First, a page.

In 1968, the San Francisco State College Third World Liberation Front made history for the longest student strike in America. Armed with a growing self-awareness and a determination to end Eurocentric biases in the classroom, students of Color rallied in a five-month battle for the first School of Ethnic Studies. These were the first moments of making history and creating a future of stories and voices for those unheard. Forty-three years later, American K-12 and higher education school systems have come full circle with new legislation such as Arizona’s House Bill (HB) 2281. Ethnic studies departments are constantly caught in a stage of struggle for academic legitimacy (Chen, 1989). This article explores the criticism and critiques of ethnic studies courses, namely focusing on HB 2281. I will also discuss the value of these courses and the ways in which they can positively influence campus climate, in addition to how ethnic studies has personally affected my journey into higher education and student affairs.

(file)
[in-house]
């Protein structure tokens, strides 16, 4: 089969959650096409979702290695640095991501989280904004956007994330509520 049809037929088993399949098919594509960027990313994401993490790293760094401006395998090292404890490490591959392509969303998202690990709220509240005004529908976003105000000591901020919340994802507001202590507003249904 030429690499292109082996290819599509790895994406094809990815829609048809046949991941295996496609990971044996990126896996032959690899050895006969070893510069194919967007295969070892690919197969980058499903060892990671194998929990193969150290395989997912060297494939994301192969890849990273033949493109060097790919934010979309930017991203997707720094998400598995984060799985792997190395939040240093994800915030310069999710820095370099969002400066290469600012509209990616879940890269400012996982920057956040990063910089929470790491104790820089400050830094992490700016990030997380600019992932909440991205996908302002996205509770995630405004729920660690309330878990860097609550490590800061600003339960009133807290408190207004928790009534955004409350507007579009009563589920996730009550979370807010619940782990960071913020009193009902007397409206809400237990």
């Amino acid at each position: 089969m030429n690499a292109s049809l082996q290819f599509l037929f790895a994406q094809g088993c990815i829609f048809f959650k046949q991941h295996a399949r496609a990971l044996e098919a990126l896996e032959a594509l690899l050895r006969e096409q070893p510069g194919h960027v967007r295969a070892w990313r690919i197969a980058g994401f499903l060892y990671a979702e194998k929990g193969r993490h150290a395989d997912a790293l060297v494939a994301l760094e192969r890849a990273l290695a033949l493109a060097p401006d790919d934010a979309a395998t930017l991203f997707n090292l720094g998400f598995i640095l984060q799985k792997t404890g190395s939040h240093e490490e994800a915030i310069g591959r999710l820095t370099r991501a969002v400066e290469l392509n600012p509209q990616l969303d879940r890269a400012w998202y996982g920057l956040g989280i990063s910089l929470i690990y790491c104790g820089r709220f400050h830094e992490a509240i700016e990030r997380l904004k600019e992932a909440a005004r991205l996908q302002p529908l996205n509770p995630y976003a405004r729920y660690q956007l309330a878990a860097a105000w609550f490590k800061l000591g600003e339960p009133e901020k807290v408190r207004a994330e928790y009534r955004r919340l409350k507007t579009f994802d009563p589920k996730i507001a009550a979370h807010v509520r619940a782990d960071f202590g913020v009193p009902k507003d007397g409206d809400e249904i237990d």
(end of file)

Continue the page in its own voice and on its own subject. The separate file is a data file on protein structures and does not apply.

"Ethnic Studies: The Cyclical Fight, Conquer, and Struggle,"
The Vermont Connection: Vol. 33
, Article 8.
Available at: http://scholarworks.uvm.edu/tvc/vol33/iss1/8